Walk in Kaiserslautern, Germany
Kaiserslautern is a city in southwest Germany, located in the state of Rhineland-Palatinate at the edge of the Palatinate Forest.
It is 459 kilometres (285 miles) from Paris, 117 km (73 miles) from Frankfurt am Main, 666 kilometers (414 miles) from Berlin, and 159 km (99 miles) from Luxembourg.
The historic centre dates to the 9th century.
Prehistoric settlement in the area of what is now Kaiserslautern has been traced to at least 800 BC. Some 2,500-year-old Celtic tombs were uncovered at Miesau, a town about 29 kilometres (18 miles) west of Kaiserslautern. The recovered relics are now in the Museum for Palatinate History at Speyer.
Kaiserslautern received its name from the favourite hunting retreat of Holy Roman Emperor Frederick Barbarossa who ruled the Holy Roman Empire from 1155 until 1190. The small river Lauter made the old section of Kaiserslautern an island in medieval times.
Ruins of Frederick’s original castle, built 1152–1160, can still be seen in front of the Rathaus (city hall). A second castle, Nanstein Castle, was built at Landstuhl to guard the western approach to the city.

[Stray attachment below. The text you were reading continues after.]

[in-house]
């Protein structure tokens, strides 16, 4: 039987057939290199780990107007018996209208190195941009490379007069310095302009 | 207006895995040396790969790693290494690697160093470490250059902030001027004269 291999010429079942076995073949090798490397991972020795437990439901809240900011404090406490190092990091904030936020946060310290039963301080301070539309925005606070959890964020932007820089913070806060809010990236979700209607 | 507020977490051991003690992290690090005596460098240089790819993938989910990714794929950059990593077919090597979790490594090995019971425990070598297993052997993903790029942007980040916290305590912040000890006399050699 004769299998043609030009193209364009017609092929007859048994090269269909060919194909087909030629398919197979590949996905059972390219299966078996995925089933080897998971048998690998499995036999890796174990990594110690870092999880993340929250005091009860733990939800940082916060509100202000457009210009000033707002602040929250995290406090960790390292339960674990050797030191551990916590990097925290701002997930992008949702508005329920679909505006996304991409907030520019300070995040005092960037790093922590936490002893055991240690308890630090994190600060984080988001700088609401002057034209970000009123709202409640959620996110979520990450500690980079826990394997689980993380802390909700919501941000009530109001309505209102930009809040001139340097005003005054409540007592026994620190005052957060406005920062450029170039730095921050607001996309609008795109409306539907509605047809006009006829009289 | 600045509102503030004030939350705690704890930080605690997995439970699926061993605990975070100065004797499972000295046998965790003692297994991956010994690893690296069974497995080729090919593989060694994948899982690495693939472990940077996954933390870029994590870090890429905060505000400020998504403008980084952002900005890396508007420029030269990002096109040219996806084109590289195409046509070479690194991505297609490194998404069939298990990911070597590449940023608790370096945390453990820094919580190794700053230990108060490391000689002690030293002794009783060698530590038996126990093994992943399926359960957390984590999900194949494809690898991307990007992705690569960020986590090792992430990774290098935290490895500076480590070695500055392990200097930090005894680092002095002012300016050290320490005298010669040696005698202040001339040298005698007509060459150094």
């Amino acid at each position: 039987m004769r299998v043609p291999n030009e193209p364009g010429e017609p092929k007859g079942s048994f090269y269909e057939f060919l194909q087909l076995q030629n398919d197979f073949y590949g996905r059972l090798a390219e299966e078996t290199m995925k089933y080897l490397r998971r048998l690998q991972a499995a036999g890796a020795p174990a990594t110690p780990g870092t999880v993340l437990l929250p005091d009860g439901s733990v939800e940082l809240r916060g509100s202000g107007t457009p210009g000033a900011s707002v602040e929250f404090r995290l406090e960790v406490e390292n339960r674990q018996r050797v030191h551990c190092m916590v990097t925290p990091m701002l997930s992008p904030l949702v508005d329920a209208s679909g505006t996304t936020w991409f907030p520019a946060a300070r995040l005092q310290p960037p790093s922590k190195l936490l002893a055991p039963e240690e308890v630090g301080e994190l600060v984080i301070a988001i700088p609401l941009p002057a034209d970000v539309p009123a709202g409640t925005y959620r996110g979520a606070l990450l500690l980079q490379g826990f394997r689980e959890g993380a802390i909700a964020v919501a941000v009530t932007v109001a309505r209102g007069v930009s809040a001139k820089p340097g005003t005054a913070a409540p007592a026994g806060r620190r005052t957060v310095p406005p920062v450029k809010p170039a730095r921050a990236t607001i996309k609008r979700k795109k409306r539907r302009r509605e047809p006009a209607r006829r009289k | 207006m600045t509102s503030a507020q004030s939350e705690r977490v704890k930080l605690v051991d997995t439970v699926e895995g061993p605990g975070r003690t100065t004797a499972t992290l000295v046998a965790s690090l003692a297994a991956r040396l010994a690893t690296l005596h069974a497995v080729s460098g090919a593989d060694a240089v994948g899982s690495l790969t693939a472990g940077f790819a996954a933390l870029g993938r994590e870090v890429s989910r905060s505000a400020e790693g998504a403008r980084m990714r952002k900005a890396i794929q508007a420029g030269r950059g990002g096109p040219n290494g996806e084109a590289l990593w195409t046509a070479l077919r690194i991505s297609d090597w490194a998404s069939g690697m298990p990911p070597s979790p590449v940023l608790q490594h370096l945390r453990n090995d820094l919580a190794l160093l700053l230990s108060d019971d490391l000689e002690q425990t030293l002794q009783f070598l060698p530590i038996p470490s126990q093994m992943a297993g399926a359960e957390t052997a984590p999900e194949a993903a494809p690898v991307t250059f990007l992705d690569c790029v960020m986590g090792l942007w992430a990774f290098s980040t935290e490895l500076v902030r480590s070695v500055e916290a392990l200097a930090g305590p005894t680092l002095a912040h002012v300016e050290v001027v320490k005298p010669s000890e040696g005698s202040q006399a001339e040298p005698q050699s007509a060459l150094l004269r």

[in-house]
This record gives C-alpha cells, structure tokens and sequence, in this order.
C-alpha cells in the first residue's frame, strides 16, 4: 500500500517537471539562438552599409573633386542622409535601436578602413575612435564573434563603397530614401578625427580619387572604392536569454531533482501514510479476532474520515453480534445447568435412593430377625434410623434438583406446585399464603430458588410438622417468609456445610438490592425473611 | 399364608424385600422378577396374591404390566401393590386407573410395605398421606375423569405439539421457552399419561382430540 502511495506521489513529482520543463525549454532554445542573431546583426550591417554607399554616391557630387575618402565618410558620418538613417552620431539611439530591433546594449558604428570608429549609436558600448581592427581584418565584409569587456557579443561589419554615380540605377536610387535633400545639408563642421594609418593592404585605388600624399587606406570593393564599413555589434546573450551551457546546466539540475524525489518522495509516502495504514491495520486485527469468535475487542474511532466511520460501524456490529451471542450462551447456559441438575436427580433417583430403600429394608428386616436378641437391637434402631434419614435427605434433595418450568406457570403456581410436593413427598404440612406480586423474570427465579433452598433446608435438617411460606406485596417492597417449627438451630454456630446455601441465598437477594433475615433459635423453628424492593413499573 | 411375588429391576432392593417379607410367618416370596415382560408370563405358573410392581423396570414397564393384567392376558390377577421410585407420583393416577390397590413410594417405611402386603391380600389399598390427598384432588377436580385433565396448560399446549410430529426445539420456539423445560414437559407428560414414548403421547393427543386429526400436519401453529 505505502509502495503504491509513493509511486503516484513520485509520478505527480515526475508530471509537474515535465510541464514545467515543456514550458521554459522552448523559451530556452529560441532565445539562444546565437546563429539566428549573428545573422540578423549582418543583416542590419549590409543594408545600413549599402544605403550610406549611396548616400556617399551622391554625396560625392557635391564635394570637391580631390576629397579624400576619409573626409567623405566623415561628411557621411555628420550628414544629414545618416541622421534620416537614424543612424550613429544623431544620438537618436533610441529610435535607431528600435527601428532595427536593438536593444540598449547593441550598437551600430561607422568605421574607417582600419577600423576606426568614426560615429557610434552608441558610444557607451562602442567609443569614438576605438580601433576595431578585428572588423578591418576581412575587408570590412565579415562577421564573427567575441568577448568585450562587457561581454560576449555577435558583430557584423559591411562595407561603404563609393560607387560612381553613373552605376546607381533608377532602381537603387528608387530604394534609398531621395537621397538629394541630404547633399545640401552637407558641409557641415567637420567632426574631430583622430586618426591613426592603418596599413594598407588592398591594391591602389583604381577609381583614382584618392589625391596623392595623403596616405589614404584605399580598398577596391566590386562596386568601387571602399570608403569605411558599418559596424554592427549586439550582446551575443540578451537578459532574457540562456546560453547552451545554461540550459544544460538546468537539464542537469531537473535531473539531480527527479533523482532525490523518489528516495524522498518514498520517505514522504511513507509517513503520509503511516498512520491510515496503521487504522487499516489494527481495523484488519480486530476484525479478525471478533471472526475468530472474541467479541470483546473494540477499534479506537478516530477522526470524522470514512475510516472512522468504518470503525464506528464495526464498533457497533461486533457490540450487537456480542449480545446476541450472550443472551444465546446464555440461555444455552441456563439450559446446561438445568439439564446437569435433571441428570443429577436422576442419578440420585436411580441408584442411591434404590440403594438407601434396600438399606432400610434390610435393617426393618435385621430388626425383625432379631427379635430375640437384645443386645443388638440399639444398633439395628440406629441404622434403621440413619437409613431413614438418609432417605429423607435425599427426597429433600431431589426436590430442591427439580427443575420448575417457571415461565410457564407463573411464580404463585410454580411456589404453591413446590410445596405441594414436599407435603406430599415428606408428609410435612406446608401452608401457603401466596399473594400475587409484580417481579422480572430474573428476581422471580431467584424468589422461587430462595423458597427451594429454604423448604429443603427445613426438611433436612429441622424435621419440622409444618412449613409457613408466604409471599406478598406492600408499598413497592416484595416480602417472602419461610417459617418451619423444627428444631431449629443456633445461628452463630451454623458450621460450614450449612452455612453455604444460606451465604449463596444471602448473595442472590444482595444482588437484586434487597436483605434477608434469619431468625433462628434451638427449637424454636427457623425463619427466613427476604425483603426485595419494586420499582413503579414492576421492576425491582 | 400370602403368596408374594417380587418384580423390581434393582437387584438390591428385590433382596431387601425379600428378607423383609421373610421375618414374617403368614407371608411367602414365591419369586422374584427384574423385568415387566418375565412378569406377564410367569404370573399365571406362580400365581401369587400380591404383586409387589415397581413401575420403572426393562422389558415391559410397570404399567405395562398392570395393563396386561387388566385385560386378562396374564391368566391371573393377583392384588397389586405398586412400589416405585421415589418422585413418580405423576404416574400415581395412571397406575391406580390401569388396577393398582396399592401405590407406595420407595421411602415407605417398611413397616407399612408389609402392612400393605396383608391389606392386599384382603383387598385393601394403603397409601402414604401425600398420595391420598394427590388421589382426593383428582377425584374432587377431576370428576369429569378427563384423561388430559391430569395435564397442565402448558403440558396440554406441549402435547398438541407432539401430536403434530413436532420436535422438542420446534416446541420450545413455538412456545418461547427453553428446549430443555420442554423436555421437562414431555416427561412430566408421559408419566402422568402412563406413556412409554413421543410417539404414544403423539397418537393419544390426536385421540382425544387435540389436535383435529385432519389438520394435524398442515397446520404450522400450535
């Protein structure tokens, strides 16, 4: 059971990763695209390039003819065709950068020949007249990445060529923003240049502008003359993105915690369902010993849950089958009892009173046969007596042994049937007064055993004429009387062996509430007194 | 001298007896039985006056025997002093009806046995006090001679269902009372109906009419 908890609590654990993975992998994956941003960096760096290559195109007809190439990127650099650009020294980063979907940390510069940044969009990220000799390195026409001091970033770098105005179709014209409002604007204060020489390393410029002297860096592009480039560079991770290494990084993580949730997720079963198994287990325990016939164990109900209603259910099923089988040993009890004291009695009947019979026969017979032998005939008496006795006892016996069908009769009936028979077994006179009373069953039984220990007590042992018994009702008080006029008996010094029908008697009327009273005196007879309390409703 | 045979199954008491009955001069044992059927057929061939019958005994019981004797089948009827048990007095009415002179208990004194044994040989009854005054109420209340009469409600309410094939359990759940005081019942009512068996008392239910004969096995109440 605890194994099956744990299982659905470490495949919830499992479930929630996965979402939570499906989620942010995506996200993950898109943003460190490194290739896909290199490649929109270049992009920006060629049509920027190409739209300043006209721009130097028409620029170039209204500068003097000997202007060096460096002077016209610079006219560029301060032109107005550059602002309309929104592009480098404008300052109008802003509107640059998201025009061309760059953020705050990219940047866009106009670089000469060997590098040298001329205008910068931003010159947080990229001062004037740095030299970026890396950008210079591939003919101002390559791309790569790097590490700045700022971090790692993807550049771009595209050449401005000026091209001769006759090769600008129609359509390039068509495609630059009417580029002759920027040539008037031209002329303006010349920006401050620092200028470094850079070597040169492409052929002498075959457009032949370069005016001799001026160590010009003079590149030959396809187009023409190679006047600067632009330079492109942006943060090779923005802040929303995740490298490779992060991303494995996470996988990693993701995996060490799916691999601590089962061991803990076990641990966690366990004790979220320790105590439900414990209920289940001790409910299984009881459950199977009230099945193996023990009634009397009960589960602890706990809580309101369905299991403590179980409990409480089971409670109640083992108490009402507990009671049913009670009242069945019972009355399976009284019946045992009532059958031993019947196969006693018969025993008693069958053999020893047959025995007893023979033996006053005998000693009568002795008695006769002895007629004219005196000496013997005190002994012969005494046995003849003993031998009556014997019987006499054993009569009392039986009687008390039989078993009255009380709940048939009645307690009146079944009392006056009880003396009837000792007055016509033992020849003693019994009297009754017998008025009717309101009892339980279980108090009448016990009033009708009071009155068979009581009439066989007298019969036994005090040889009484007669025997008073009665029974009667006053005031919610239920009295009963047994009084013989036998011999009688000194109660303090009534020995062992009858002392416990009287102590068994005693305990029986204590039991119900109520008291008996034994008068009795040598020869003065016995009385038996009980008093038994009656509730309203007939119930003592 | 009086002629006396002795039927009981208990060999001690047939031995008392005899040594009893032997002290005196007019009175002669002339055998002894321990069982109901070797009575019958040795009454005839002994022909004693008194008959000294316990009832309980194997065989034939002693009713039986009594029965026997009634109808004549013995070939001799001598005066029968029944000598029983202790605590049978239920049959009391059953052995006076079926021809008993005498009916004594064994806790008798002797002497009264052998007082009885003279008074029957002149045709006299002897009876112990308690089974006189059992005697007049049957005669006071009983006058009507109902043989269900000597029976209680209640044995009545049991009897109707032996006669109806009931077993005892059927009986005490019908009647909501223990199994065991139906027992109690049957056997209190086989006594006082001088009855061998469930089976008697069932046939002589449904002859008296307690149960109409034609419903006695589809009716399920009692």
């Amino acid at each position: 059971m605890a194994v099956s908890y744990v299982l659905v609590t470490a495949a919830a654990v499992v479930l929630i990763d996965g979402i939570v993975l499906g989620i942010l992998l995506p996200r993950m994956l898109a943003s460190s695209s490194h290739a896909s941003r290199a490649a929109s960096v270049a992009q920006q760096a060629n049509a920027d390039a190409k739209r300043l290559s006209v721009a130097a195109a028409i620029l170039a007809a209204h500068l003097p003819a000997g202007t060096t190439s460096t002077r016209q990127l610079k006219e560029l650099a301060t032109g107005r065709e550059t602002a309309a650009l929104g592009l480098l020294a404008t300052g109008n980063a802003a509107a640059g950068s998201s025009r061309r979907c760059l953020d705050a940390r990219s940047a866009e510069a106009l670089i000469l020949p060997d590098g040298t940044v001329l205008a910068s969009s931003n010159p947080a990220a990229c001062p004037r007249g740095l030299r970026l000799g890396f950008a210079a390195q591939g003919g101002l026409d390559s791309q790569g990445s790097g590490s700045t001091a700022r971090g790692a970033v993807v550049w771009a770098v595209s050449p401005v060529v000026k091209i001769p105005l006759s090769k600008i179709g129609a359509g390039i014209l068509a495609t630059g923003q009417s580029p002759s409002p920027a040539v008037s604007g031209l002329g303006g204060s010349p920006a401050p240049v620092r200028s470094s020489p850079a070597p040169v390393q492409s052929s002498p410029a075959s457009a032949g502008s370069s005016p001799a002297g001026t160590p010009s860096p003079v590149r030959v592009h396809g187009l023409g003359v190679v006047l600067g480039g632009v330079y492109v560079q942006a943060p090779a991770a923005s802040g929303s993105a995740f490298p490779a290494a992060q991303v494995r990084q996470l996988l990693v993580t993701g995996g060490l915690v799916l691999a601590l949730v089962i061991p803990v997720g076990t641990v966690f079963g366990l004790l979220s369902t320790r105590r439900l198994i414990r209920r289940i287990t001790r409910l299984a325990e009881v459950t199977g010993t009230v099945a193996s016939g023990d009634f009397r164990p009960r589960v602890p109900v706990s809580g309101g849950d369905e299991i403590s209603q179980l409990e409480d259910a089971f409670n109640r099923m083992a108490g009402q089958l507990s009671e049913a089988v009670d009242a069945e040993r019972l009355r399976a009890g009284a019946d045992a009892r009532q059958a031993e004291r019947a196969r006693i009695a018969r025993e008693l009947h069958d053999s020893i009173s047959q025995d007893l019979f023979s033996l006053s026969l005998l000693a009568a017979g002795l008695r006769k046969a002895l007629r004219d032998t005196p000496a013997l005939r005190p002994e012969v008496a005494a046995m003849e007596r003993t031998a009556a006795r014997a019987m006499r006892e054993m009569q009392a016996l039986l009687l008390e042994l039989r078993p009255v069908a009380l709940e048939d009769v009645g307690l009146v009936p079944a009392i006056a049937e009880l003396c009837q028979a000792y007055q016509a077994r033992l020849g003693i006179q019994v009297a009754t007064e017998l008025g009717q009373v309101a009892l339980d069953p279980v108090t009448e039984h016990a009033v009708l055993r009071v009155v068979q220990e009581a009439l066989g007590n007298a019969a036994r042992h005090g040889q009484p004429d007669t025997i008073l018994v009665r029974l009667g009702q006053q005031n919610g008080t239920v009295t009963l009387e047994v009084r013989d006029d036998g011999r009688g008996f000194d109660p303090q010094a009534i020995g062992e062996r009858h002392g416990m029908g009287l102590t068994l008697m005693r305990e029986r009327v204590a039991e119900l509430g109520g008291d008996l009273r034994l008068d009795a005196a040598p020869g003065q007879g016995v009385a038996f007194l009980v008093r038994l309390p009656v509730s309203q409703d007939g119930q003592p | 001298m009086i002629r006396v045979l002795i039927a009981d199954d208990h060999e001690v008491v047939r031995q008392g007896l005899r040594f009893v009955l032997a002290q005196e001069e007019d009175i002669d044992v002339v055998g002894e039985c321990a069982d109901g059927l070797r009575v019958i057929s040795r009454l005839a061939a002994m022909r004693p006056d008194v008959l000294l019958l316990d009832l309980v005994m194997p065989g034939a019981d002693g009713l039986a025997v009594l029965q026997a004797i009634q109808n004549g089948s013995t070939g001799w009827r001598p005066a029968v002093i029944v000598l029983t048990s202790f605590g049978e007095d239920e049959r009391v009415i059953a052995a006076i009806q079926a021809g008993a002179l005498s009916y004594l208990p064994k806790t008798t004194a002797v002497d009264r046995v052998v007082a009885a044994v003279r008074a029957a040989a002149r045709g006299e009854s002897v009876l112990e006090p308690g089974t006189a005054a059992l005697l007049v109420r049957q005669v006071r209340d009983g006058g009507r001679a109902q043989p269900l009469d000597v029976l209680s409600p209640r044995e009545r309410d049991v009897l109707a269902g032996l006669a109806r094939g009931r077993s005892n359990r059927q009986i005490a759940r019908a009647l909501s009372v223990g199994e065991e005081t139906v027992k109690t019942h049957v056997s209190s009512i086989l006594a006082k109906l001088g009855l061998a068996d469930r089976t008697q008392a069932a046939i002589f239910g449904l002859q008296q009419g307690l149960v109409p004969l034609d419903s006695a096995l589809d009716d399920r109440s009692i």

Barbarossa’s influence on Kaiserslautern remains today, both in its nickname as a “Barbarossa city” and the open-mouthed pike on the city’s coat of arms, reportedly his favorite dish.
We start our tour on this cloudy day at the Kaiserpfalz (Barbarossaburg). This former palace was a temporary seat for the roman emperor from the early and high middle ages. Nowadays a few red stones remain giving a small impression of the former glory.
On this walk we see the city centre with common shopping streets and a few churches. We walk to the Kaiserbrunnen on the eastern edge of the city center and head outwards to the Museum Pfalzgalerie.
The final part of this walk happens inside the Japanese Garden, where we take our time to check out this relaxing place.